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Robert Wurtz II

 2009/8/23 22:25Profile
Christinyou
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Joined: 2005/11/2
Posts: 3697
Ca.

 Re:

Gaebelein's Annoted Bible
2 Kings 11:1




3. Athaliah and Jehoiada's Revival

CHAPTER 11

1. Athaliah's wicked reign (11:1-3; 2Ch 22:10-12)
2. Joash (Jehoash) proclaimed king (11:4-12; 2Ch 23:1-11)
3. The death of Athaliah (11:13-16; 2Ch 23:12-15)
4. Jehoiada's revival (11:17-21; 2Ch 23:16-21)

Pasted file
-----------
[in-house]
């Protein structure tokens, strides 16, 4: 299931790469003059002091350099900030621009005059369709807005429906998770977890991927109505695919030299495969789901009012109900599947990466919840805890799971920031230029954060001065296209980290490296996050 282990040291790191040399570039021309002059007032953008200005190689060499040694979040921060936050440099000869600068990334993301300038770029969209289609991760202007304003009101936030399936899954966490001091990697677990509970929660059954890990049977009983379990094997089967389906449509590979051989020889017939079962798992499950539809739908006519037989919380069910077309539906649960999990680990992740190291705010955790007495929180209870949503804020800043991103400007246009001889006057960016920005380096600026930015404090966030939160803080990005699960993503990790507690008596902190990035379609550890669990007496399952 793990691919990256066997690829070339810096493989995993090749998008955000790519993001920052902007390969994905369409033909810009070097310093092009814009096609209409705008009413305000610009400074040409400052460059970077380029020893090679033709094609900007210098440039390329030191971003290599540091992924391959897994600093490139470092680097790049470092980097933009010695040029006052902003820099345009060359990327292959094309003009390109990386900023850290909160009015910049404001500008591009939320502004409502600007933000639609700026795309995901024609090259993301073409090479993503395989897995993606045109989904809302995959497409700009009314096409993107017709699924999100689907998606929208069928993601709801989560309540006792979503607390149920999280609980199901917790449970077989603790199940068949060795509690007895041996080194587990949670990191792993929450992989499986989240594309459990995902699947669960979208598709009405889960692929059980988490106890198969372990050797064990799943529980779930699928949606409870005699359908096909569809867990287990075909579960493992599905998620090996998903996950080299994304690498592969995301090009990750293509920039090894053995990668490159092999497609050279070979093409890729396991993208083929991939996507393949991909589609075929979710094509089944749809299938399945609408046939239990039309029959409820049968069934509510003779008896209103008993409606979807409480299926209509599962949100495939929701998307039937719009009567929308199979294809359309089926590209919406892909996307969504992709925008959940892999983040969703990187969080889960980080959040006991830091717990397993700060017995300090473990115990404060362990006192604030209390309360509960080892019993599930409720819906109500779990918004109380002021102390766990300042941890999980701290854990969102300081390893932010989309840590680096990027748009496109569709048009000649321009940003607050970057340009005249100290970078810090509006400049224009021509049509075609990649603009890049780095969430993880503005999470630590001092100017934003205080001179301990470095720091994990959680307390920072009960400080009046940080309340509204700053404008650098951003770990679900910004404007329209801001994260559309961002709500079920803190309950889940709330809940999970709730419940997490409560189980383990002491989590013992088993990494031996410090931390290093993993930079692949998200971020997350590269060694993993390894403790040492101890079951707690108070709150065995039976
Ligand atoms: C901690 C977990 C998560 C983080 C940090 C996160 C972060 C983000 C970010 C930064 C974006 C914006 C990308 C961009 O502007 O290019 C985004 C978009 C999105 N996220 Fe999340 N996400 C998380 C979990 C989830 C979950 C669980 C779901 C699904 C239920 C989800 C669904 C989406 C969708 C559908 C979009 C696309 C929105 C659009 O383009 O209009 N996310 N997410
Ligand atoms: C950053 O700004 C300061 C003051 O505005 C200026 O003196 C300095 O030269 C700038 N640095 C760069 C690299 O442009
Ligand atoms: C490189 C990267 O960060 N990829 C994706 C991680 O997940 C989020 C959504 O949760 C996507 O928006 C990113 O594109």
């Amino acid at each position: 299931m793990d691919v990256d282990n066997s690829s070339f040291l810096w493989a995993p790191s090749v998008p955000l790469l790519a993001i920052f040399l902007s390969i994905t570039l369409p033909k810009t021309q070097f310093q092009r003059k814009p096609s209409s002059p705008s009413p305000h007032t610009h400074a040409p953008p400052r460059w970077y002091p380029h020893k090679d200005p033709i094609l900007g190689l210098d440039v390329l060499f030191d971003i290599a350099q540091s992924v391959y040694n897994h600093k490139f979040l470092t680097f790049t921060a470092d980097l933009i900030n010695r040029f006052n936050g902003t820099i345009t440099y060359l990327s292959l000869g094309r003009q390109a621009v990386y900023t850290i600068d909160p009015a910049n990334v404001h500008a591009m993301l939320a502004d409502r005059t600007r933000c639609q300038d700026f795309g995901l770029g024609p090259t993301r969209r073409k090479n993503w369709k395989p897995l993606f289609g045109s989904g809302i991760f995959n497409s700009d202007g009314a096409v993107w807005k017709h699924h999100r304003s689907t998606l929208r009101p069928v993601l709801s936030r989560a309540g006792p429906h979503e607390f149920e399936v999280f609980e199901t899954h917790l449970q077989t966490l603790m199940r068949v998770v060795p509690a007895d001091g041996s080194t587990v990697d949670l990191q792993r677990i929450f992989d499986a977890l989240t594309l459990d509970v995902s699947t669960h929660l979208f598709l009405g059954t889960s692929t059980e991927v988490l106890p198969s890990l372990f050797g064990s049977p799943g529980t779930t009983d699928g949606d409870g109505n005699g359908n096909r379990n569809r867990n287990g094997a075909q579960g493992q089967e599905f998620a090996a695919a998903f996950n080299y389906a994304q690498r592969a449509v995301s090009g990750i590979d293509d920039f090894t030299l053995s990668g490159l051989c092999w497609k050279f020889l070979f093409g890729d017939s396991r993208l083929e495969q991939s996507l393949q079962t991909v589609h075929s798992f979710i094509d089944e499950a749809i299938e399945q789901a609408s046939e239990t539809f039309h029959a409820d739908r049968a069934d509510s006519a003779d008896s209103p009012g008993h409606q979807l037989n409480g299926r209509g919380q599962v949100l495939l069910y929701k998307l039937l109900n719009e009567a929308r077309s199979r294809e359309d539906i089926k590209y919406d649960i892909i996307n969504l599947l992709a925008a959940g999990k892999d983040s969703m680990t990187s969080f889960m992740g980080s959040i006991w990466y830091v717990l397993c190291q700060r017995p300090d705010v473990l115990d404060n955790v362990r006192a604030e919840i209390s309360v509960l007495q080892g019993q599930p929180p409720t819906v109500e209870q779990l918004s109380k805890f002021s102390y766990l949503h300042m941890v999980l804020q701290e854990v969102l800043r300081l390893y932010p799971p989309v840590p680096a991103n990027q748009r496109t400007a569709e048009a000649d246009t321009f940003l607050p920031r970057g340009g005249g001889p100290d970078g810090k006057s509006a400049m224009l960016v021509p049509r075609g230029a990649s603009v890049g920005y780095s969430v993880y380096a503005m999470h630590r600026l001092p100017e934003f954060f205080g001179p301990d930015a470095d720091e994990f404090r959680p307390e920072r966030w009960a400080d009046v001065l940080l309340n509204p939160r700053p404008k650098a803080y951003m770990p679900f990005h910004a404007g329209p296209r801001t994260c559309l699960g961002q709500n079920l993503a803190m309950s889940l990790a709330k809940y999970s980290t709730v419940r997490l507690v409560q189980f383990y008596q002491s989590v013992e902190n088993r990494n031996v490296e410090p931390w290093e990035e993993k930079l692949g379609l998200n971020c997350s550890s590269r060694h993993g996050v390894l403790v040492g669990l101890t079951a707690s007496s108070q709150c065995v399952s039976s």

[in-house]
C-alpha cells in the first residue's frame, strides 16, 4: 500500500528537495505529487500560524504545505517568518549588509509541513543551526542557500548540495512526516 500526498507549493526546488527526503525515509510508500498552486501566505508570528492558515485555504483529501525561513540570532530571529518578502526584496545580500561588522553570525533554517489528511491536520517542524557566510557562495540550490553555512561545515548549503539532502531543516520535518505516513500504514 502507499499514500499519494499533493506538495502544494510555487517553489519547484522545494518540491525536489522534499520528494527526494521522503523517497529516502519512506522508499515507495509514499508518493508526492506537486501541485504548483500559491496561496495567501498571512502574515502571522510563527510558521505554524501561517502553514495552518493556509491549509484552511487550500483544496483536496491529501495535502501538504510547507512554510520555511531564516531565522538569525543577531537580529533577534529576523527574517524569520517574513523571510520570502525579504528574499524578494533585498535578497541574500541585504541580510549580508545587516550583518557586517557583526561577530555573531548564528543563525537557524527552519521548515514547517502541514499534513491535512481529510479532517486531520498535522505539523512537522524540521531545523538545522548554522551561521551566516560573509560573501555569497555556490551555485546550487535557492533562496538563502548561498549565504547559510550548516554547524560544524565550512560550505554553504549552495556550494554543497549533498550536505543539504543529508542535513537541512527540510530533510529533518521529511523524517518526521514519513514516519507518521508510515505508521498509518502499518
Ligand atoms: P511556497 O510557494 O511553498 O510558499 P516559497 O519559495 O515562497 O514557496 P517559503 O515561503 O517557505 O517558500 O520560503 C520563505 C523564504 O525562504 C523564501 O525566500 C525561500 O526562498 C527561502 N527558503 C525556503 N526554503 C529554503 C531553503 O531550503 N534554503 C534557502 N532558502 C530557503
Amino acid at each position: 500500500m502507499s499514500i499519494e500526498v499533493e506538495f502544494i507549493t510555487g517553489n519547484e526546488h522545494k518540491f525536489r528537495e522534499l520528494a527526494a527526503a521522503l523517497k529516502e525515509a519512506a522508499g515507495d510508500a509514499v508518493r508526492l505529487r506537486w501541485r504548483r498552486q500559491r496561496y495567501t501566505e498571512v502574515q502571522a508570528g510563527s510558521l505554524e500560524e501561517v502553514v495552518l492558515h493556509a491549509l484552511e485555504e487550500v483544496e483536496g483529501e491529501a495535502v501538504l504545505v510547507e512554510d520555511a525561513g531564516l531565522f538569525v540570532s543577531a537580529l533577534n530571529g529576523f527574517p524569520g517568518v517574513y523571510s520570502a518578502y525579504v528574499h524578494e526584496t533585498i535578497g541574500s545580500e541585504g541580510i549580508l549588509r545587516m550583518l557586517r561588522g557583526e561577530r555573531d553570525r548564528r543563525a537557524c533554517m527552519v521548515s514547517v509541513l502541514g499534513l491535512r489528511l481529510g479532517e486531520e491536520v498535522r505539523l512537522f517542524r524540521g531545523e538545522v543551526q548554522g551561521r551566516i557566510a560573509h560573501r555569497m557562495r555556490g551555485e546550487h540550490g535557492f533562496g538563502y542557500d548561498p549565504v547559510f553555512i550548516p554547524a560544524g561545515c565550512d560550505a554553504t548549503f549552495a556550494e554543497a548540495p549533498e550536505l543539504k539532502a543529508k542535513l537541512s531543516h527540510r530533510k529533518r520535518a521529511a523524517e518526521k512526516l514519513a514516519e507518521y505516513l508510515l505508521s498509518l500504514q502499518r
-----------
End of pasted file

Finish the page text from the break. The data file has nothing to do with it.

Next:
Athaliah, the wicked daughter of a wicked pair (Ahab and Jezebel), the widow of Joram, King of Judah, Jehoshaphat's son and the mother of Ahaziah, who had been slain by Jehu, destroyed the seed royal. She did so because she wanted the authority herself. It was an awful deed, inspired by him who is the murderer from the beginning. And Satan aimed through her at something of which his instrument was ignorant. It was one of the many attempts Satan made to exterminate the male offspring to make the coming One, the promised saviour, the seed of the woman, impossible. Had he succeeded through Athaliah in the destruction of the royal seed of David, the promise made to David would have become impossible. Notice the first little word in the second verse, "But." Satan's attempt failed. The watchful eye of Jehovah and His power frustrated it all. A wicked woman killed her own children and a godly woman was used to keep one of the royal seed alive.